Smell the house. If it is musty or moldy, that could be a sign of a problem. 

Look at the house. Are there cracks in the walls or floors? 

Listen to the house. Do the floors creak? Can you hear the wind through the doors and windows?

Touch the house. What do the surfaces feel like? Are there sharp edges? Is there a puddle under the sink? 

Use all your senses to test the house and see if it feels like home to you.

Bonus Tips

Don’t Dwell on Cosmetic Issues

Remember that flooring, paint, and lighting are all cosmetic. You can replace or change any of those things when you own the house. 

Our current house has a green bathroom. Yes, green. The toilet, flooring, walls, sink, shower, everything is green. It’s very 1980s. It’s not my preferred color, but is it functional? Yes! Can we live with it until we change it to what we want? Yes!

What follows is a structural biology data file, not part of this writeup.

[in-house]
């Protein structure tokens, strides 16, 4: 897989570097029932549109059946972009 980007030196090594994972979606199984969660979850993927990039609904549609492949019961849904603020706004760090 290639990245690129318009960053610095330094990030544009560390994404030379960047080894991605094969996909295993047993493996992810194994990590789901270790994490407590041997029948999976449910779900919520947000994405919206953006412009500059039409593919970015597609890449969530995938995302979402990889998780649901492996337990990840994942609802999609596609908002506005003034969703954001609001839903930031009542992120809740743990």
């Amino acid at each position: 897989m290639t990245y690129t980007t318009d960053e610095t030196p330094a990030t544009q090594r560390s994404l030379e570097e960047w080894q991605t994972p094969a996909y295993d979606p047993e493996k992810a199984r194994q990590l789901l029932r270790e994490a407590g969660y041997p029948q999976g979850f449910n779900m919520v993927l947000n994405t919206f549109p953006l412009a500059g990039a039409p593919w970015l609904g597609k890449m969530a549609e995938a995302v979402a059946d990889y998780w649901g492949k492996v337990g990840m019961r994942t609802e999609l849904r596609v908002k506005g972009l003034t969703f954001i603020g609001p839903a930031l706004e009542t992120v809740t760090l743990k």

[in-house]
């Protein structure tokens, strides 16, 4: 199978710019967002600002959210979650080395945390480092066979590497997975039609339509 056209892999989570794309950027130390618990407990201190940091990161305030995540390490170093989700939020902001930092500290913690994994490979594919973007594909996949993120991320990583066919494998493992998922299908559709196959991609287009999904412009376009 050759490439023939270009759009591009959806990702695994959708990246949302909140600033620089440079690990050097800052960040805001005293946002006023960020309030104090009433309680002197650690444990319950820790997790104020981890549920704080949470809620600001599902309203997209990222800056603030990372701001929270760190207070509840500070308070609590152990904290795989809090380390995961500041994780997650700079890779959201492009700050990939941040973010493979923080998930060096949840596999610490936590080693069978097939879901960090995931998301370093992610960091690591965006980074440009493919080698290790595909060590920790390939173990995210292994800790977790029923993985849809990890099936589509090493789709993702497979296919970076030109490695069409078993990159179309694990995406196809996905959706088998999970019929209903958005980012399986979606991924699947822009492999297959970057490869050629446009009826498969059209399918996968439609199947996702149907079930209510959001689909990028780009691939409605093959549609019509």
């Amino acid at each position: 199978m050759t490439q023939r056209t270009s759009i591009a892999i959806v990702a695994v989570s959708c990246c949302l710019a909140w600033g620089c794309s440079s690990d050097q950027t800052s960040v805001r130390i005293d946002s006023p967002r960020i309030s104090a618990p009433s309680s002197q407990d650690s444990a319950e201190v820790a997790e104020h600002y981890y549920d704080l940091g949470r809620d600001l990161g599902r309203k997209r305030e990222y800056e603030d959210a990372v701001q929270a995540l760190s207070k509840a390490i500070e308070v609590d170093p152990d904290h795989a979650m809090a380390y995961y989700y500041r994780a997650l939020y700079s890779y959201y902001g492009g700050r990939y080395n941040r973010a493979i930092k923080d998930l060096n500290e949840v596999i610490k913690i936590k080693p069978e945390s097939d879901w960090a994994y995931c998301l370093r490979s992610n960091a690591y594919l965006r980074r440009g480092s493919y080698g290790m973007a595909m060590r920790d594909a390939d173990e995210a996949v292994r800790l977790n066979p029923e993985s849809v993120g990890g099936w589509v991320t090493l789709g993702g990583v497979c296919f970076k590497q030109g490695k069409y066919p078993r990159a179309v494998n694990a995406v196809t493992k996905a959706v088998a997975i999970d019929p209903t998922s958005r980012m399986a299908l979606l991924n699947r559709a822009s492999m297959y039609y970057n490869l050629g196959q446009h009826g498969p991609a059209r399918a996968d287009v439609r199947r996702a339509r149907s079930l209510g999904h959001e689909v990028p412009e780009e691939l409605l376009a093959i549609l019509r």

Cosmetic things are changeable. Don’t stress over them, unless they are on your deal breaker list.

Think Long Term

Think about the room you are going to need in 1 year, 5 years, or 10 years. Will the home work if you add a partner? If your parents are older and move in, will the house be big enough? If you have children, will you have room? What happens if you get a pet? 

Think about what you need the rooms for. If you need an office for a business or hobby, does the house have that? If you have 1 ½ bathrooms in the house, can you turn the half-bath into a full one over time?

Don’t limit your search to what you have and/or need right now. Think about the future.

Wrap-Up

If you are house hunting, I know that it can be daunting. Use these 10 tips for house hunting and find the right house for you.

If you have other tips that you suggest, leave them in the comments. This will help others to see your experience and advice as well.